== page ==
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"For a happier, more stable and civilized future, each of us must develop a sincere, warm-hearted feeling of brotherhood and sisterhood."

Foreign briefing: The Tibetan government-in-exile has denied secret talks

June 10, 2008

By Alex Massie
The Scotman (UK)
June 9, 2008

THE Tibetan government-in-exile has denied secret talks between the
Dalai Lama's representatives and China were being brokered by the
Norwegian government.

Reports in the Norwegian press claim there have been confidential
meetings to explore potential solutions to the 50-year occupation
that has returned to embarrass China in the run-up to the Beijing
Olympics this summer.

The Verdens Gang, a Norwegian newspaper, cited diplomatic sources in
Washington as the basis for its report that confidential discussions
had been taking place for some time.

Norway has long punched above its weight in international diplomacy,
brokering the 1993 Oslo Accords that, for a time, offered the glimpse
of a potential solution to the Israeli-Palestinian conflict. More
recently, Oslo has played a role in helping negotiate a 2002 truce in
Sri Lanka's civil war and, in 2005, mediating an accord between the
warring parties in Sudan.

Like the Sri Lankan initiative, however, that deal proved short-lived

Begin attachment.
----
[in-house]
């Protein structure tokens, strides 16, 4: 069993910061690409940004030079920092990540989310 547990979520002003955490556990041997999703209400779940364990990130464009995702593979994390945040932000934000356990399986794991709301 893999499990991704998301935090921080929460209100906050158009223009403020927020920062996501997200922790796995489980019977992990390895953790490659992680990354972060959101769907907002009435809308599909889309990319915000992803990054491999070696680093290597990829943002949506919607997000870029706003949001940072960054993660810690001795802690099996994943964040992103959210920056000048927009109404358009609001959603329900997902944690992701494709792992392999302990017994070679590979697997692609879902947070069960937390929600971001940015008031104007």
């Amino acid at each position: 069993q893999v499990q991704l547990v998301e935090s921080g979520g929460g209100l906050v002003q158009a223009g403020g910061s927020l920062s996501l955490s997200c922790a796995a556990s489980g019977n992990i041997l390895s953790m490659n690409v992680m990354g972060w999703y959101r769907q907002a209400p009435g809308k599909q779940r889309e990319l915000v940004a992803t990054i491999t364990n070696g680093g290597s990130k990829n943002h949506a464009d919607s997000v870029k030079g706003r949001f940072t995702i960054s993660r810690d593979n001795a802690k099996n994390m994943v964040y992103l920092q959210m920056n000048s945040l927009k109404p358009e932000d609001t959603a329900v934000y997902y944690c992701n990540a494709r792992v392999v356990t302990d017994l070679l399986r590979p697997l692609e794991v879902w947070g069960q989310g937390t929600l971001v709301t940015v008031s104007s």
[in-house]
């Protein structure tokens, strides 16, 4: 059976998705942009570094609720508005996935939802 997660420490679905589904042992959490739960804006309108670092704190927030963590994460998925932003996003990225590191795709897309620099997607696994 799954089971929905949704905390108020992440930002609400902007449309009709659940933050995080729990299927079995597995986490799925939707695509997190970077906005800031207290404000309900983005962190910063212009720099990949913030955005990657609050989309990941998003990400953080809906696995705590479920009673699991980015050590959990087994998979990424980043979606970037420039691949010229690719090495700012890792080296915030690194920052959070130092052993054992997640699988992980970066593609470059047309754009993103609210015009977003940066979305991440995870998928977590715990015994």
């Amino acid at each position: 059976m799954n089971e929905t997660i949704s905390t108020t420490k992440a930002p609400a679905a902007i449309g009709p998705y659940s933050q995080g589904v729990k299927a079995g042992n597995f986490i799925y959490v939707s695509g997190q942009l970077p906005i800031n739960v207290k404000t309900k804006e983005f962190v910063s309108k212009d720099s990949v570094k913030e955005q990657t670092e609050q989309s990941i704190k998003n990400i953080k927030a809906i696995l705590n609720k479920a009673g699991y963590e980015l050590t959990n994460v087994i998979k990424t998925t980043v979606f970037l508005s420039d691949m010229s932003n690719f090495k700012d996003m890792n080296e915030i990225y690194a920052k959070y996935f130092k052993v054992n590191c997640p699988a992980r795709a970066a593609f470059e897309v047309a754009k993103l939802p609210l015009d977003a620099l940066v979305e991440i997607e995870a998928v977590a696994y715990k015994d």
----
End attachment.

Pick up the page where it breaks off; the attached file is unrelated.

as violence and ethnic cleansing continued to ravage Darfur.

Notwithstanding those setbacks, Norway offers an example that the SNP
would emulate.

In his speech to the Council on Foreign Relations in New York last
year, Alex Salmond, Scotland's First Minister, said: "The Norwegian
effort is truly global -- their diplomats respected the world over
and routinely taking the lead in mediation in places as far away as
Sudan, Bosnia and Colombia. That is what international citizenship is
all about."

Mr Salmond is fond of talking about an "arc of prosperity"
surrounding Scotland. Now he seeks to fit Scotland into an "arc of
international engagement," as an independent Scotland would be
looking for a role to play on the international stage.

As the Norwegian example demonstrates, there is a limit to what even
the most well-intentioned peacebrokers can hope to achieve in terms
of resolving the world's most intractable conflicts.

Nonetheless, Norway's engagement with Tibet and in other areas is as
much an inspiration to the SNP's foreign policy as Oslo's national
oil fund is to the party's energy and fiscal policies.
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